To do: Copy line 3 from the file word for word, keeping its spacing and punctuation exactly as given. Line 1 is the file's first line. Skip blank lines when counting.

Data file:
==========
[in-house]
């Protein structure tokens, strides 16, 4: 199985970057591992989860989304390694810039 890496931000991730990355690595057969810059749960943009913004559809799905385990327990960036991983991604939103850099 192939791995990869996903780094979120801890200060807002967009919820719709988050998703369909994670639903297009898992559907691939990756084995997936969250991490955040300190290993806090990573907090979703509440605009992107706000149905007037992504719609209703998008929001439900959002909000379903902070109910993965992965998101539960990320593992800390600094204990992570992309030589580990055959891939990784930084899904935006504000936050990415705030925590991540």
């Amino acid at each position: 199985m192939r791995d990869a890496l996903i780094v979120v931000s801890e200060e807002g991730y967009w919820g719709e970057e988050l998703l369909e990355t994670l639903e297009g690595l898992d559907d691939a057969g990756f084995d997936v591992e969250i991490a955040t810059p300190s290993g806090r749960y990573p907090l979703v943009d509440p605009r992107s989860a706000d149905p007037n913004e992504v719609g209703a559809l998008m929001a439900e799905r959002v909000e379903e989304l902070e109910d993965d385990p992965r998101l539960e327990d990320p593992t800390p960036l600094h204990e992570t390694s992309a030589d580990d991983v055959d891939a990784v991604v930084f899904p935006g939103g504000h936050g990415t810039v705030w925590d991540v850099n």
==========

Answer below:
């Amino acid at each position: 199985m192939r791995d990869a890496l996903i780094v979120v931000s801890e200060e807002g991730y967009w919820g719709e970057e988050l998703l369909e990355t994670l639903e297009g690595l898992d559907d691939a057969g990756f084995d997936v591992e969250i991490a955040t810059p300190s290993g806090r749960y990573p907090l979703v943009d509440p605009r992107s989860a706000d149905p007037n913004e992504v719609g209703a559809l998008m929001a439900e799905r959002v909000e379903e989304l902070e109910d993965d385990p992965r998101l539960e327990d990320p593992t800390p960036l600094h204990e992570t390694s992309a030589d580990d991983v055959d891939a990784v991604v930084f899904p935006g939103g504000h936050g990415t810039v705030w925590d991540v850099n």